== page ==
Response by Sirlin: maybe your reasoning has a fatal flaw though! The reason the ultras look good in SF4 is that they are canned animations that involve attacker and victim moving together. So for Gouken, yeha he is doing a series of 3 punches, but his opponent is basically in a throw (I mean that they are briefly no longer playing and in a 2-character anim...) and the victim reacts appropriately. So supers in guilty gear on BLOCK can't possibly look as good. Only when when a super hits can you really go all this flashy awesome stuff. Unless I'm missing something?

February 27, 2009 | Unregistered CommenterAvatar Z

How's this for a potential fix: overlapping meters. You have just one, 4-segmented super bar. You can do EX moves, that eat up 1 bar and cancels that eat 2, etc. Your second bar is UNDER the 4-part bar, and rises equal to it. When that sub-bar is full, you can do the equivalent of the weak ultra (what an odd phrase). If both meters are full (which, essentially, means filling super without using any meter), you can blow both bars on the big ultra.

The upsides: You can still do a super (a flashy, crowd pleasing effect) without giving up your ability to do EX and cancels. Due to the super-ultra, you can still play that risk-reward game of saving the meter up (only for a reaaaaly big reward). So you get crowd pleasing, and strategy, and it reduces your meter needs. Sure, it actually is two meters, but they're compacted and simple to understand.

The downsides: Limited comeback potential. You could have the sub-meter charge slightly on being hit, but I'm with Sirlin that it'd be better to make the game favor offense. The two-full meter attack will be rare. It'll be limited situations that warrant that much meter spending. On the other hand, regular supers should be more common and will favor an aggressive style of play.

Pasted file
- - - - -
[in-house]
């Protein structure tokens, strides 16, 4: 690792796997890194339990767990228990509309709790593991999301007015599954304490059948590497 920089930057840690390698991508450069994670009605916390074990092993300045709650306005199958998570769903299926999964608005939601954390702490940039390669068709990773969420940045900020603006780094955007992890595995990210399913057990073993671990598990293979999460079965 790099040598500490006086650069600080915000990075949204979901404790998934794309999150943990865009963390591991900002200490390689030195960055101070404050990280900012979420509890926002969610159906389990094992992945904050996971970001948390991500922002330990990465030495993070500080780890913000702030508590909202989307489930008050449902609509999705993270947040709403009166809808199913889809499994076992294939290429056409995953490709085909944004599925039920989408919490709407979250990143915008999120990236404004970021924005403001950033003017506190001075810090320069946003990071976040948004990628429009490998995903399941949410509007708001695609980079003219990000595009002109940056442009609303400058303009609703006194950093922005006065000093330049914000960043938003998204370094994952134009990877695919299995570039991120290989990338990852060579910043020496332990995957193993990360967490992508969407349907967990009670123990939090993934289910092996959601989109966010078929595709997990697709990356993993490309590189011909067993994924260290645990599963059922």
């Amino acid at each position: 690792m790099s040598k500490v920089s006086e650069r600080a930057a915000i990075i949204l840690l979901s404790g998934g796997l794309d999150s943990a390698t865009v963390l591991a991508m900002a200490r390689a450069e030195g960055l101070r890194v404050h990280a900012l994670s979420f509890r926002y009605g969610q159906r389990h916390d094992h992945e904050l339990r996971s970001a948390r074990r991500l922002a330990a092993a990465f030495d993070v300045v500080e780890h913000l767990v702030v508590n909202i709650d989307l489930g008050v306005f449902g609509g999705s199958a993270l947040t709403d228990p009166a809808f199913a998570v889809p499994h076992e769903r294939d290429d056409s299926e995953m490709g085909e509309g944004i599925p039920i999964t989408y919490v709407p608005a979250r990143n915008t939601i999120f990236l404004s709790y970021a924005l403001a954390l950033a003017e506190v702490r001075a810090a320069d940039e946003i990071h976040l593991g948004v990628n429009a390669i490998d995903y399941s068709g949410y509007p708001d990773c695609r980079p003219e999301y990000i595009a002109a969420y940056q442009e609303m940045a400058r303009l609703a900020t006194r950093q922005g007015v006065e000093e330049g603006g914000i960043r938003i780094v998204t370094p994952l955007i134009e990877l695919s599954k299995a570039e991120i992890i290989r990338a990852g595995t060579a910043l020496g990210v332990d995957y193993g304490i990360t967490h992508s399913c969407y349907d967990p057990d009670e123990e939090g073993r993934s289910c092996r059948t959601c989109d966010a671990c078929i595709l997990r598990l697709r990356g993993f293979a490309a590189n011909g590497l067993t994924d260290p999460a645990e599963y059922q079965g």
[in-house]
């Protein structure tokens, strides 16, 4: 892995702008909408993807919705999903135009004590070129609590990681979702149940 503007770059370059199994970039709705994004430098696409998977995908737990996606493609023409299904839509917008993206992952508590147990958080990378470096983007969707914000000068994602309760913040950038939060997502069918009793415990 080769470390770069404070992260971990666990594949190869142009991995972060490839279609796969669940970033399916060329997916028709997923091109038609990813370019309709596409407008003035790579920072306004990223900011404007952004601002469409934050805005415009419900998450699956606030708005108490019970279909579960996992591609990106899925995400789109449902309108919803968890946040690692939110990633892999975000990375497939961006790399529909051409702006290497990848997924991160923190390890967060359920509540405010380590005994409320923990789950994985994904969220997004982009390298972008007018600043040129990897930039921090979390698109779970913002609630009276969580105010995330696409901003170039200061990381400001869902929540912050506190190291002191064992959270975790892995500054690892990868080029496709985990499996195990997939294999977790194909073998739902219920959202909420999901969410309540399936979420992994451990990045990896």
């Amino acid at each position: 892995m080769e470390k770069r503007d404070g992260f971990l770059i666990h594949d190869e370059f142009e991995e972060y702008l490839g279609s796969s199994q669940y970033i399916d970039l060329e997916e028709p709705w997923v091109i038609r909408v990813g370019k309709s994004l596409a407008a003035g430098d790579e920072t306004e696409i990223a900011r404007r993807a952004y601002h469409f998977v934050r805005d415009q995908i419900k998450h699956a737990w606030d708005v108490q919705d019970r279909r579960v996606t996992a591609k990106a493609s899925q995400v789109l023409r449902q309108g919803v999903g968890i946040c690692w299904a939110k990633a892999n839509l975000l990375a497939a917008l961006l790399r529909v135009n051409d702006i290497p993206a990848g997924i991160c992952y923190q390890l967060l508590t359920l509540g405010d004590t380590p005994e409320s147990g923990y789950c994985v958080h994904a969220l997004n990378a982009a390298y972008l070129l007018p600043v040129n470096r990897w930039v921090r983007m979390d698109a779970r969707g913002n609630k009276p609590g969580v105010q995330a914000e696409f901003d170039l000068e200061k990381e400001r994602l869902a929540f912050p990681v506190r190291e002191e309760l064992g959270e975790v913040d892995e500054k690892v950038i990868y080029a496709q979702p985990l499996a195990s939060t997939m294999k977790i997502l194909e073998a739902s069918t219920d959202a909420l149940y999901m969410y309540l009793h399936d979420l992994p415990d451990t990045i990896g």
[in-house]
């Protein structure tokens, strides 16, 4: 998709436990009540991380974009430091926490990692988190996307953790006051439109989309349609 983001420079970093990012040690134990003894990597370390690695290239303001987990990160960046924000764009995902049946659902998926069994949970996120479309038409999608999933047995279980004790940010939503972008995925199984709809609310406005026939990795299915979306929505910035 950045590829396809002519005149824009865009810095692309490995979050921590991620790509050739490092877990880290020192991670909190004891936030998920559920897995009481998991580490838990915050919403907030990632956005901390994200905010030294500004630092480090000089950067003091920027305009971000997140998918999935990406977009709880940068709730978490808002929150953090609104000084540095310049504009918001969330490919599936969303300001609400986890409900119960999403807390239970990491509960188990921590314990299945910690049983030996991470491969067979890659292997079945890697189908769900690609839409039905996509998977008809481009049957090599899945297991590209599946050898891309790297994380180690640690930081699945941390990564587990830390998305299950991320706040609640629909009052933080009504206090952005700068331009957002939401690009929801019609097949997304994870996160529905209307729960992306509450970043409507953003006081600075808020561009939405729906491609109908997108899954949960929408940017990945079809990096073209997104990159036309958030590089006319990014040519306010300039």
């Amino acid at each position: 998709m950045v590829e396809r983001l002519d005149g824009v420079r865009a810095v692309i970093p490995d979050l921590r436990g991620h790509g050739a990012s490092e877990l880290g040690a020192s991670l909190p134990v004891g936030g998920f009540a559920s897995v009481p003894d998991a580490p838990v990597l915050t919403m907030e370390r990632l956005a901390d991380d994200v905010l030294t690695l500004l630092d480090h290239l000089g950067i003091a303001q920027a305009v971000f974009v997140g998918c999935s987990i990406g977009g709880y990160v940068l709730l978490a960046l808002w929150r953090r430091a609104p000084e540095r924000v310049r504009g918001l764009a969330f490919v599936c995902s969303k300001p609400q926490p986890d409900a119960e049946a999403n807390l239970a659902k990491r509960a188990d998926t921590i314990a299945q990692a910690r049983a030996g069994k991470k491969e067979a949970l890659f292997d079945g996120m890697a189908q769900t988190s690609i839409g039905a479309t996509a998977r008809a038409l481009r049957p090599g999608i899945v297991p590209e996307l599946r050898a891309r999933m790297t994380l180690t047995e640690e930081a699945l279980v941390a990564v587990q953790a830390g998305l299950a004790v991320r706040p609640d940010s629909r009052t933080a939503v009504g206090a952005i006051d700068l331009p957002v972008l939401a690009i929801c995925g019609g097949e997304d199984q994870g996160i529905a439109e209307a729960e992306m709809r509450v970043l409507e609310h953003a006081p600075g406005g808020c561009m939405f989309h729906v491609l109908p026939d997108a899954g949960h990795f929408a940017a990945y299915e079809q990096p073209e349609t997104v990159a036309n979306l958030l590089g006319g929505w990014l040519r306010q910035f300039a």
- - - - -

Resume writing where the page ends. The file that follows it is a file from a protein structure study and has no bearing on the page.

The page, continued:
Since playing defensive against that guy is just begging for some sweet super combos, an over all aggressive and crowd pleasing game is encouraged.


Alright, now tear it down, I'd like to see what flaws this approach has and what new ideas might come from patching them.

February 27, 2009 | Unregistered CommenterChris A (CodexArcanum)

Canned animations that steal the camera are great on first impression, but become tedious on repeat plays. The best balance of flashy vs playable was struck by the VS series in my opinion. The sliding character portrait would only last a second and never seemed to get old.

One big difference between A3 and SF4 is that UCs are very easy to hit with, and in A3 SCs were still tricky to land, which is a good thing because otherwise you'd see people fire off level 3 supers in every first round. In A3, most people would hold onto their three levels of super meter until the perfect opportunity came to use them, which added variety to how the games played out.

So in SF4, the skill barrier to landing flashy moves was mostly removed. This was clearly a great move by Capcom, as you've shown. In the long run, the damage it does to gameplay will probably become more glaring.

Combining the points from your three articles, it seems like SF4 is a competitive game with an expiration date, but that didn't hurt its sales or reviews.

February 27, 2009 | Unregistered CommenterLodurr

I thought that the Supers in the other SF games were flashy enough. The character would have after-images follow behind them (missing in SFIV by the way) and if you won with it you got that sunny background image. They also only took a few seconds (at most about 4) so they never slowed down the gameplay. Maybe if Capcom makes a Super Edition they will realize they already have a built in audience and think of a way to make Ultras better for gameplay (they won't go away since they are SFIV).

Chris A: I had the same idea a while back. I knew that the Ultra (as it is) couldn't be good for gameplay and having been playing IV at least once a day since its release I haven't changed my mind.